Opinion: Five aspects of the Florida Compact are worth a look
What’s next? Florida Sports betting?
The future of the new gambling contract between the Seminole tribe of Florida and Governor Ron DeSantis sits on uncertain legal grounds, at least the aspects of the agreement that would bring mobile betting to the Sunshine state.
While more details are likely to emerge on how the two sides plan to overcome some potential obstacles when the legislature returns for a special session next week, it is worth digging deeper into some key aspects of the pact itself.
The compact one by and large
If this is approved and all legal challenges are in place (a big problem if that’s the case at this point) the new agreement between DeSantis and the Florida Seminole tribe would set it up 30th Years of revenue sharing.
The tribe would be given the ability to add Damn and roulette to their casino offerings as well as the ability to add facilities to theirs Hollywood Reservation. The agreement would bring both mobile and retail sports betting to tribal properties and introduce a process for Florida sports betting to be available in equivalent facilities.
In return for 30 years of almost monopoly gambling, the state receives the most generous agreement on the distribution of tribal income in the country, which amounts to a total of at least one year $ 6 billion by the end of the decade.
There are a number of interesting clauses or provisions within the pact that have largely flown under the radar. We picked five for review:
1) The Florida Sports Betting Definition
The Florida-Seminole Tribe Compact defines sports betting as betting on past or future professional sports or sporting events, competitions or competitions, as well as Olympic and international sporting events, college sports events (although prop bets are limited to college sports) and motor vehicle races.
The definition does not include daily fantasy sports competitions.
The extension of betting to past sporting events is interesting as the contract appears to treat historical horse races separately, which may indicate a desire to offer historical betting on other sports in the future.
2) The data must be complete, accurate, reliable, but not official
The pact appears to have been spared the onslaught of pressure to adopt a language that requires the processing of in-play bets using official league data.
Instead, the contract states:
Any source of data and the corresponding data used to determine the outcomes of all sports bets must be (i) complete, accurate, reliable, timely and available, and (ii) suitable to determine the types of events and bets for which it is used.
These requirements can almost certainly be met by reputable data companies that may lack official league sanction, but that offer a reliable and dependable product.
3) The contract deals with fantasy sports
For years, Florida fantasy sports have been veiled in the 1990s by an attorney general’s statement suggesting the games likely violated state gambling law.
The Kompakt ensures clarity here and adopts a narrow variation of the multi-pronged definition from the Internet Gambling Enforcement Act (UIGEA) One important modification is that the treaty excludes fantasy sports for participants in college, high school, or youth sporting events.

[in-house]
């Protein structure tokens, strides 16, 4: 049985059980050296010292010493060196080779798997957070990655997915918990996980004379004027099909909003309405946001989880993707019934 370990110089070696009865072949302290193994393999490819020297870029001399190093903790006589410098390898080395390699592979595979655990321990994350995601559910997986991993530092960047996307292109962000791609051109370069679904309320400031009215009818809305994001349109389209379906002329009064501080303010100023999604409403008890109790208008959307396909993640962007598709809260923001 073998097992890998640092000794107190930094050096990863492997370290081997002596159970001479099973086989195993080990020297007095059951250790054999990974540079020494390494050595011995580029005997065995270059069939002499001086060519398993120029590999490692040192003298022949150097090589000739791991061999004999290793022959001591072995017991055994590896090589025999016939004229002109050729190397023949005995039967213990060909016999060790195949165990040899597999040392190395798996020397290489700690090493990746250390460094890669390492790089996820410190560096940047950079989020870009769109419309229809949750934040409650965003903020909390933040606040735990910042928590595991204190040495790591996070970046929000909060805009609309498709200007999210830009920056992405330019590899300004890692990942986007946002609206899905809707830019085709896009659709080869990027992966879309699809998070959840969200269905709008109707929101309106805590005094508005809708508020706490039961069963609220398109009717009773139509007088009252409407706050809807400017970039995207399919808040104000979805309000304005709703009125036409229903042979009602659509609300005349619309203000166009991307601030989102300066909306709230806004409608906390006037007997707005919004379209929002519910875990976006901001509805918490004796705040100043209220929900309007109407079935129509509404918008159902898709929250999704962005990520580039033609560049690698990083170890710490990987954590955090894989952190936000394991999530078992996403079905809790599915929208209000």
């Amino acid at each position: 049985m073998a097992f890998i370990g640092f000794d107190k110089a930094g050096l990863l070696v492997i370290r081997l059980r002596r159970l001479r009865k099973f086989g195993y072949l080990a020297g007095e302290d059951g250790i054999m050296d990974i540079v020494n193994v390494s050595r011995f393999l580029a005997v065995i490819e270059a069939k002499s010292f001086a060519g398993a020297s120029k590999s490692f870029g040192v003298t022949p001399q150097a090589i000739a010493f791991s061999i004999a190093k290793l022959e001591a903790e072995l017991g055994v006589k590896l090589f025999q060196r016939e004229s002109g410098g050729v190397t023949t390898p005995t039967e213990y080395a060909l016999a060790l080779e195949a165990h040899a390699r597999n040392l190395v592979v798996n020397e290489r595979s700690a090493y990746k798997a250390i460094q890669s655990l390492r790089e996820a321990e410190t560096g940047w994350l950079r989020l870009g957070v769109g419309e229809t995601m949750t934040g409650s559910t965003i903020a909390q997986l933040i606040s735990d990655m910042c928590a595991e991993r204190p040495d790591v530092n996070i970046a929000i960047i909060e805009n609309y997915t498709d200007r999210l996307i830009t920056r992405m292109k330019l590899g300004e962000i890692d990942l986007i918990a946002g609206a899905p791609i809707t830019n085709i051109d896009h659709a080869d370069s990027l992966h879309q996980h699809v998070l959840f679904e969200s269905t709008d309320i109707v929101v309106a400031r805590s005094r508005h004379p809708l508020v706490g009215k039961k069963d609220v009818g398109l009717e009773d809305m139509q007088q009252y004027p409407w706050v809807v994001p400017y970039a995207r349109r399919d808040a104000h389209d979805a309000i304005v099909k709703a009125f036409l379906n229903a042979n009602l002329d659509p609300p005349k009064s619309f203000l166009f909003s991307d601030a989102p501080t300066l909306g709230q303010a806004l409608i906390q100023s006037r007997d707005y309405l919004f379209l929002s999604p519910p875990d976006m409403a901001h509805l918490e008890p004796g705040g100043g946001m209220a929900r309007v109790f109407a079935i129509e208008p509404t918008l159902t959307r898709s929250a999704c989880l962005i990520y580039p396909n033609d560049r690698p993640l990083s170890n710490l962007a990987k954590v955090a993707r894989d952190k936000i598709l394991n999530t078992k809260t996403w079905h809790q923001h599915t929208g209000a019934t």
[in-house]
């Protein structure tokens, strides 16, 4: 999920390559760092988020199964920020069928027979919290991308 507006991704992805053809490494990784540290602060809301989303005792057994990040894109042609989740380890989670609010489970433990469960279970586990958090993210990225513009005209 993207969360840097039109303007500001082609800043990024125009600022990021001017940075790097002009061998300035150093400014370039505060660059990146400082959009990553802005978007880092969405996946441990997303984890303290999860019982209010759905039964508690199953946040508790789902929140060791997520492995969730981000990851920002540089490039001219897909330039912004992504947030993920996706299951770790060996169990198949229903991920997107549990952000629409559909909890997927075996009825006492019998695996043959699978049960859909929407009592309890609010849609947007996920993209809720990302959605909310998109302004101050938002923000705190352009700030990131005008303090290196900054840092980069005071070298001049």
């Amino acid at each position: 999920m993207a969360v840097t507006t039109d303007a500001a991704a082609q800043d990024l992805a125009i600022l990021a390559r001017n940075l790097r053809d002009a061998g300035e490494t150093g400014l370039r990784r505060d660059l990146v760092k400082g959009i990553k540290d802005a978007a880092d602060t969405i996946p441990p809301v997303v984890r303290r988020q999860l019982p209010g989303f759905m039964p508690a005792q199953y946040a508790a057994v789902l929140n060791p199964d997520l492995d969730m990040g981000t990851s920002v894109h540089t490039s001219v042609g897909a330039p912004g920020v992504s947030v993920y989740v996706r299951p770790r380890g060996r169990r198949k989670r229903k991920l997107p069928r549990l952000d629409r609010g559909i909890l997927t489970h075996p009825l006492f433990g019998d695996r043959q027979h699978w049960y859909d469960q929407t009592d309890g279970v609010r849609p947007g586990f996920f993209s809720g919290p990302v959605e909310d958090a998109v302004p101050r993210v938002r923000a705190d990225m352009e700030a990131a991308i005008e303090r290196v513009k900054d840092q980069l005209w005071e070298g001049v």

However, the prize pool for a single season for a non-commercial contest operator appears to be limited to $ 1,500 per season or $ 10,000 per calendar year.
Fantasy sports games are also excluded from the tribe’s essential exclusivity agreements.
4) Many rules are yet to come
Part V of the compact details states that many of the sports betting rules are still pending, but it is already established that bettors must be over 21 Year old.
However, it is necessary to determine how exactly promotional credits, incentives, bonuses and other perks for bettors should be handled.
The agreement states that the tribe and their peers should treat these promos equally.
5) Already agreement on the next agreement
There is a provision in Part XVIII of the Treaty, which is listed under Other Subject, in which the State and the Tribe agree to meet within the Treaty 36 Months after the contract appears in the Federal Register and negotiate in good faith on the offer of all types of mobile betting.
The agreement to meet and discuss iGaming is obviously potentially big business in the future, especially as the numbers in states such as Michigan There they decided to start iGaming in addition to sports betting.
There is still a lot to be played
There are some very exciting aspects to the contract, some that would not only bring sports betting to Florida but also seem to clear up some longstanding fantasy sports related issues.
Perhaps the most positive aspect of the new contract is the agreement to meet again and negotiate in good faith to offer other forms of iGaming. Hopefully this is a move towards a more amicable relationship following the state’s alleged breach of the prior agreement that the tribe suspended payments to share the revenue.
All of this, of course, depends on the entry into force of this treaty, which faces numerous obstacles in the weeks and months to come.